My experience of Faith Schools has been one of nurturing and caring for the individual and the community. I fail to see how non-faith schools can tap into an accepted moral framework without reference to religious doctrine. In my opinion this doctrine provides a tried and tested, ready made scaffold to individual expression and personal growth.

I do not think it appropriate to explain in scientific terms how the world works to a small child, who will be, and should be, thinking in more abstract and mysterious terms than an adult. As science cannot prove or disprove the existence of God, (or god, if you like), I do not feel that scientific doctrine has the facility to guide people on how to live their lives.

Don’t get me wrong – I am a scientist; Evolution, Darwin, technology – all good. Also, I am not religious in the conventional sense – but I do reserve the right to believe what the heck I want about the world around me and ‘why’ we are here. Science provides fascinating and compelling evidence of the mind-blowing elegance and beauty of the world around us – but it provides ‘how’ rather than ‘why’.

I referred to religious doctrine as a good thing. I’d like to point out the difference between doctrine and dogma, where the former, as I comprehend it, is following an established pattern for an explicitly understood reason, and the latter is without understanding – blind. Both science and religion have both doctrine and dogma (whether they like it or not) – any system that has human beings in it will tend towards dogma, as people crave a framework that they can rely on and not think about any more (constantly reevaluating your baseline assumptions is extremely hard, and is to be respected in both religion and science).

However, having now read the Dossier on Independent Evidence on Faith Schools I am in turmoil, being presented with a goodly amount of statistics and informed opinion that runs contrary to my own experience (reevaluating those assumptions!).

There doesn’t seem to be a very good case for faith schools, I’m afraid. Many of the comments, including those of the NUT, refer to increasing inclusion across all schools, and not just faith schools. It appears that social impact of faith schools is worse in some parts of the country than others, and it that if you are lesbian, gay, bisexual or transgender then you are not going to have a good time at a faith school.

My mind remains open – to the views of others on their reasons for the hinting down and eliminating of faith schools, and to my own experience of faith schools being friendly, supportive and positive environments to work and learn in.

I suspect, as I end this rant, that the significant factor that will lend itself to successful schools is not faith or non-faith, but to the quality of its management, as in the schools that I have worked in.

Cheers,

Philip

PS: this is a BLOG. it is not a scientifically researched paper and all opinions expressed are my own. I have not made up my mind about this topic, and remain open to reasoned argument and persuasion either way. Hope you enjoyed it – now get back to work!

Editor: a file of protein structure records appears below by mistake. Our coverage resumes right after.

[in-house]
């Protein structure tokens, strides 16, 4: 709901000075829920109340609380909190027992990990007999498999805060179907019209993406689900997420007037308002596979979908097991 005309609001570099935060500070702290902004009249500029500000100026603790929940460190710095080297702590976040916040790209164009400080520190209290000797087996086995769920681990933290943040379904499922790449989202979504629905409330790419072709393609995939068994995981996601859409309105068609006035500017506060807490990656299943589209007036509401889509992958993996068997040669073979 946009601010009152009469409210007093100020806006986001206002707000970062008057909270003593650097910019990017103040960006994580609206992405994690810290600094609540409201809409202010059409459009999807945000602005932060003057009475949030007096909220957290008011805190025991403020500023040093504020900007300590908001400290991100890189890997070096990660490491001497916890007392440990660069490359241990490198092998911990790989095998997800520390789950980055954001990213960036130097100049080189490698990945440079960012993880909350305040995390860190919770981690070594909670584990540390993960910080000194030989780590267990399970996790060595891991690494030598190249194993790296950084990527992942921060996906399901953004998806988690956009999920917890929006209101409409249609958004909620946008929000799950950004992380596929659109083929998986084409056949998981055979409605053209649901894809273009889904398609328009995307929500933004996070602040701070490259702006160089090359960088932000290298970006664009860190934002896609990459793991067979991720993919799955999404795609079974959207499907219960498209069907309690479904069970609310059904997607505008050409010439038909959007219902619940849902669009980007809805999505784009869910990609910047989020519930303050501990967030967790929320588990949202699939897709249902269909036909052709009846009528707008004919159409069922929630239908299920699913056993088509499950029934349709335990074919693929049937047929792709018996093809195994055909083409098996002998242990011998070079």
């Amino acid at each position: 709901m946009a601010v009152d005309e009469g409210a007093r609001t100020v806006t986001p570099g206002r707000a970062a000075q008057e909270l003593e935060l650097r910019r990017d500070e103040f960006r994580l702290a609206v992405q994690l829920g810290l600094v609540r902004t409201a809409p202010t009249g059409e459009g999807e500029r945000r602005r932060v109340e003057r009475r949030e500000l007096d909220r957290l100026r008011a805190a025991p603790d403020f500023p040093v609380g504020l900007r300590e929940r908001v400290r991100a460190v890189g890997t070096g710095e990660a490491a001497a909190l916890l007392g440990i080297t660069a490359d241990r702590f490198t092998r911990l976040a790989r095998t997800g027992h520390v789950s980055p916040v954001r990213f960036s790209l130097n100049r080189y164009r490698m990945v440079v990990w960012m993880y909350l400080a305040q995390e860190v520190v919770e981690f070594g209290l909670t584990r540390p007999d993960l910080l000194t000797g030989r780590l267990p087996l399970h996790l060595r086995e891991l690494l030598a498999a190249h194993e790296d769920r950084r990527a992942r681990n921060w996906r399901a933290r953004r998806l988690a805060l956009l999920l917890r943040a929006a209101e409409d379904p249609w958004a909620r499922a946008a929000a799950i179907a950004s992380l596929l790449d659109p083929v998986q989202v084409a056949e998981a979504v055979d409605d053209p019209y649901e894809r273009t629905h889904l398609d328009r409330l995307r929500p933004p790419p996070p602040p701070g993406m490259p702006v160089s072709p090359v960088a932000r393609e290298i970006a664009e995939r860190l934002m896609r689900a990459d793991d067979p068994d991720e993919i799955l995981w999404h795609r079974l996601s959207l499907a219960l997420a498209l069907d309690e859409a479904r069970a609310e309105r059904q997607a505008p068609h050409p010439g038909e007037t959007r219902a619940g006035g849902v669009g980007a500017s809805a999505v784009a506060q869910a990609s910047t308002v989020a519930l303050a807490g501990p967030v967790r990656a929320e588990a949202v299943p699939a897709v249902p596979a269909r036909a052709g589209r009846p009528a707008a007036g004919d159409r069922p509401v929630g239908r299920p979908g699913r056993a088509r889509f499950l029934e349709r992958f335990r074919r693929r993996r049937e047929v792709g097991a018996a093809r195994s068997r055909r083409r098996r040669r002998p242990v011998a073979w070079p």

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Education: What do we DO?

Posted 13 Apr 2010 — by cheersphilip
Category Ideas, Rant, thought

Reading this book at the moment “What’s the Point of Schools?” by Guy Claxton.

Very interesting, so much so that I want to spend the whole day reading it, neglecting the renovation of my campervan that i was going to do.

My wife tells me that I always do this, it’s like OCD or something, but then I lose steam after exhausting my interest and go on to something else.

Something tells me I should listen to her. I think this is important enough for me to take it slowly and let the interest build, so I’ll just post my impressions so far.

What I’m feeling at the moment is that it is extremely annoying that education in this country is not better. There are so many quotes, anecdotes and solid statistics over the last century, that for us to be in basically the same position is a joke.

It is a joke that makes me very angry, to be honest.

What i want to know is, what are we actually going to DO?

The whole system feels like its in gridlock – schools, students, parents, governments – no one can do anything because they are all tied up together in a vicious-circle, self-fulfilling prophecy state of affairs.

So this is what I’m thinking of doing.

At Becta-x the other week, I was talking to Kate who basically challenged me to run an unconference about education.

Damn it, it looks like that’s what we’re going to have to do, because I just don’t see any action out there at the moment to suggest otherwise.

I have no idea how to do this, so if anyone feels like coming on board, please give me a shout. We’re going to need people to turn up, too, so get prepared to spread the word.

We’ll start off small in a central London location, of an evening, so that teachers can attend. This will happen by the end of the school year.

I want to know what other people, face to face, have to say about education – any part of education – and what we can actually do to improve it.

That is all for now. I’m off to read my book – no, work on my campervan!

Cheers,

Philip

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Good Breath (Typewriter Bubble)

Posted 11 Apr 2010 — by cheersphilip
Category Stories, Typewriter Bubble

Click for a closer view